The findings of a retrospective study show that CT scans may be a better tool for diagnosing COPD and pulmonary hypertension than the standard method of pulmonary function tests.
The researchers “retrospectively reviewed 221 COPD patients and 115 other patients without cardiovascular or lung disease to analyzed the different indexes between groups and look for a more sensitive and specific index on CT measurement by which to provide a reliable basis for the diagnosis COPD and PH.” The 221 patients with COPD had a definitive diagnosis according to the Global Initiative for Chronic Obstructive Lung Disease Guidelines from 2013, which states that the diagnostic criteria is “FEV/forced vital capacity after inhaling bronchodilators in PFTs less than 70%.”
The majority of participants in both groups were male, and those in the COPD group were older than those in the non-COPD group. The researchers noted the diameters of the “main pulmonary artery (MPA), the right pulmonary artery (RPA) and left pulmonary artery branches, and ascending aorta (AAo) and descending aorta (DAo).” The also calculated the ratios of MPA/AAo and MPA/DAo. “There was a marked correlation between MPA/DAo and systolic pulmonary artery pressure” leading to the conclusion that “chest CT could be a simple and effective modality for diagnostic evaluation of COPD and its comorbidity, PH.”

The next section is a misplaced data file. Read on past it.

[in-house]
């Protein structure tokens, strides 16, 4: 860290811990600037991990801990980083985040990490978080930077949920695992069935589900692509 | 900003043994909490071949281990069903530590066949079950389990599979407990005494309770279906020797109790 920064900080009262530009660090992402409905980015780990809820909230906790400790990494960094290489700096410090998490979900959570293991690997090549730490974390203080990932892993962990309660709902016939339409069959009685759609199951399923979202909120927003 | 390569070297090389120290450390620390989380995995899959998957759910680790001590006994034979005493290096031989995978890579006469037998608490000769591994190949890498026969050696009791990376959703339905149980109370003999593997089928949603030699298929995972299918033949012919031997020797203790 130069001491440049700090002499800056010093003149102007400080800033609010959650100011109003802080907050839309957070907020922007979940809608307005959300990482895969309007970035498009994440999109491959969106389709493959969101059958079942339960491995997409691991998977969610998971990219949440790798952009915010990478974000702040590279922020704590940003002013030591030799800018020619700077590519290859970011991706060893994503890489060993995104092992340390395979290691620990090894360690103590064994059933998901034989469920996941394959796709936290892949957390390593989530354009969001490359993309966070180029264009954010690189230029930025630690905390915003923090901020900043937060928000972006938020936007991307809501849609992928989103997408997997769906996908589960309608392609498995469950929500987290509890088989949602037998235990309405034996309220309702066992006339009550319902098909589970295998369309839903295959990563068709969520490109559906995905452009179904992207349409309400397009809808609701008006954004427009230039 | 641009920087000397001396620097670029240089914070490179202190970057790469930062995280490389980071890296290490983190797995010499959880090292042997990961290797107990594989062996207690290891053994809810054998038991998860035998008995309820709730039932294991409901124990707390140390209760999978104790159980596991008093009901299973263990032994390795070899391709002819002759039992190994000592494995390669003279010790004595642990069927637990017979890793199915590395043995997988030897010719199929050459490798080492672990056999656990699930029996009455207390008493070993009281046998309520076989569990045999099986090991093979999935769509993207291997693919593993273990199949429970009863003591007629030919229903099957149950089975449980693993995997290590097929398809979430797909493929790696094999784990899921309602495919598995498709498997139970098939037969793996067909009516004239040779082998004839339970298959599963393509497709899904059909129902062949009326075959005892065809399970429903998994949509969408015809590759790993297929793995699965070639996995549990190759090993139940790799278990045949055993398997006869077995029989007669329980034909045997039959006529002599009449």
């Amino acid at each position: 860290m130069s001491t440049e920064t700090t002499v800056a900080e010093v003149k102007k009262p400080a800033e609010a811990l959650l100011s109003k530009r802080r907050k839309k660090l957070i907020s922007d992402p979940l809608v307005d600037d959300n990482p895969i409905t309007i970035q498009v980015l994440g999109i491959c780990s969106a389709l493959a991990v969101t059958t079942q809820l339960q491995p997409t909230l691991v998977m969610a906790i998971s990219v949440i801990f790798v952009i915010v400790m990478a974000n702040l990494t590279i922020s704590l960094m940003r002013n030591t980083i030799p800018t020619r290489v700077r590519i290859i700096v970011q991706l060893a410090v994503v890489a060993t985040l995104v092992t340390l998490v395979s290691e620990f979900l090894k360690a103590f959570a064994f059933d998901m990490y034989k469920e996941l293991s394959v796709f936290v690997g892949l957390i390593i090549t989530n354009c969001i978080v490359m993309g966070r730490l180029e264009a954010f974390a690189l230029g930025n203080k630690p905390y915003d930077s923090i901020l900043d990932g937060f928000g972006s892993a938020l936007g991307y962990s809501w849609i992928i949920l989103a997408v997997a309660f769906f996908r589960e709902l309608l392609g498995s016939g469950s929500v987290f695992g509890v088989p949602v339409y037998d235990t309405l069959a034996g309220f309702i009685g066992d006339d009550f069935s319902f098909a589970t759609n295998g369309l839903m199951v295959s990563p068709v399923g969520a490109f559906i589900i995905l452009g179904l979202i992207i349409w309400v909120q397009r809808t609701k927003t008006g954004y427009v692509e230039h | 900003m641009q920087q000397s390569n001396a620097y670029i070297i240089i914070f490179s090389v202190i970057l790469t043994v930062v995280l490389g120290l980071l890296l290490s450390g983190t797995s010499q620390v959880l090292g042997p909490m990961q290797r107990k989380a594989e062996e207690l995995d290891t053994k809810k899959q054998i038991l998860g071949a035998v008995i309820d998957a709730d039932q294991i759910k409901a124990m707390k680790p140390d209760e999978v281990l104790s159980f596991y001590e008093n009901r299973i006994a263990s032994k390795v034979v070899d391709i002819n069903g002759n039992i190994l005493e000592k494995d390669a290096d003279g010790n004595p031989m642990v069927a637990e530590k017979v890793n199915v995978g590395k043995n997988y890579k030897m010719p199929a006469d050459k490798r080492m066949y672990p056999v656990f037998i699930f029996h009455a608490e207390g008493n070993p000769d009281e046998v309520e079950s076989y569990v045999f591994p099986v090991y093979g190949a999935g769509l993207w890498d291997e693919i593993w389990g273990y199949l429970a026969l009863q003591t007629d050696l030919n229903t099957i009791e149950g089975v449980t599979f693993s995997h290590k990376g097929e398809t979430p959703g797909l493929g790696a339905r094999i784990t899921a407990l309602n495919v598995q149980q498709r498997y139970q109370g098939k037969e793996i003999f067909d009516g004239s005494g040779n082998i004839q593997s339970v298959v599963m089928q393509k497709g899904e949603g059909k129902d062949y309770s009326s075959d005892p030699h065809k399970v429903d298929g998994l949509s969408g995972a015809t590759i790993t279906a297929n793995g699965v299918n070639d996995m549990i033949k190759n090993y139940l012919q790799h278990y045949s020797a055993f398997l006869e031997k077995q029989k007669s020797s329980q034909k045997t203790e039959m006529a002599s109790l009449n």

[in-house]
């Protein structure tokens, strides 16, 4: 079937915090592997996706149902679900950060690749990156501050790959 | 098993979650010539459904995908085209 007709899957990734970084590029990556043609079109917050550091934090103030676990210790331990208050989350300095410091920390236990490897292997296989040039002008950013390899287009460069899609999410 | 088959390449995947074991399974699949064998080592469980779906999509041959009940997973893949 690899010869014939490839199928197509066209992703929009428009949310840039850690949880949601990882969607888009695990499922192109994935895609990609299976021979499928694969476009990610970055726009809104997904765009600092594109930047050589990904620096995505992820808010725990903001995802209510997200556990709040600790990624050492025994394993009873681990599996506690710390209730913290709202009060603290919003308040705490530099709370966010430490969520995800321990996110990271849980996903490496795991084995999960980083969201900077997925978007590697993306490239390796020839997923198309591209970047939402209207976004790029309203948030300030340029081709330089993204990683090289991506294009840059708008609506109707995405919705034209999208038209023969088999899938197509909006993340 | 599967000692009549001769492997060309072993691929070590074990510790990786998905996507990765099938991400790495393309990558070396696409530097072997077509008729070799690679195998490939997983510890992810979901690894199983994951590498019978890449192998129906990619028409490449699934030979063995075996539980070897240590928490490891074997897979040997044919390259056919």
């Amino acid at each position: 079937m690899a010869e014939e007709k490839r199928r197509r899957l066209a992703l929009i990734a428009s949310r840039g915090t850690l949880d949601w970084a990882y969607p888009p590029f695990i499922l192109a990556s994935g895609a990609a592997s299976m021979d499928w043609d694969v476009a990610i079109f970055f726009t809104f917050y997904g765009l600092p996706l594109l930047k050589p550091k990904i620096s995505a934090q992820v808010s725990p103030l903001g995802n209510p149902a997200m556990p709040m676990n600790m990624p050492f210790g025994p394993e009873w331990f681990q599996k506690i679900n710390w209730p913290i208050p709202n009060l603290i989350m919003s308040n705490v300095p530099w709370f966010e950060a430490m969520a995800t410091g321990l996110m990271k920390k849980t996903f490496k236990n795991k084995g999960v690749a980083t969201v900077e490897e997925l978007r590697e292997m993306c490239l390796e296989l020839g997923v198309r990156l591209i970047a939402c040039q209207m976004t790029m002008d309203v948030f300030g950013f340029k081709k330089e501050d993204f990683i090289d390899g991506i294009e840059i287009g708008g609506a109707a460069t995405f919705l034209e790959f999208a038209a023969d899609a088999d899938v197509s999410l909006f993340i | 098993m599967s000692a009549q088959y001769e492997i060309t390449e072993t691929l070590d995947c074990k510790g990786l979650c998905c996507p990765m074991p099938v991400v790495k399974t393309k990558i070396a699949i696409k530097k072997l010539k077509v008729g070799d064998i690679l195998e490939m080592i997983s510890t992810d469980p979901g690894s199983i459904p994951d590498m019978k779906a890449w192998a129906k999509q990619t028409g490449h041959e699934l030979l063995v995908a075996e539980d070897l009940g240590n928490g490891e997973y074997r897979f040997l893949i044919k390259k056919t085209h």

As expected, the diameters of the MPA and branches were significantly larger in the COPD group than in the control group. In addition, “It was found that a composite index of MPA/AAo or MPA/DAo proved perfectly consistent in different studies and research subjects.” The researchers used logistic regression to learn that MPA diameter best predicted a diagnosis of COPD.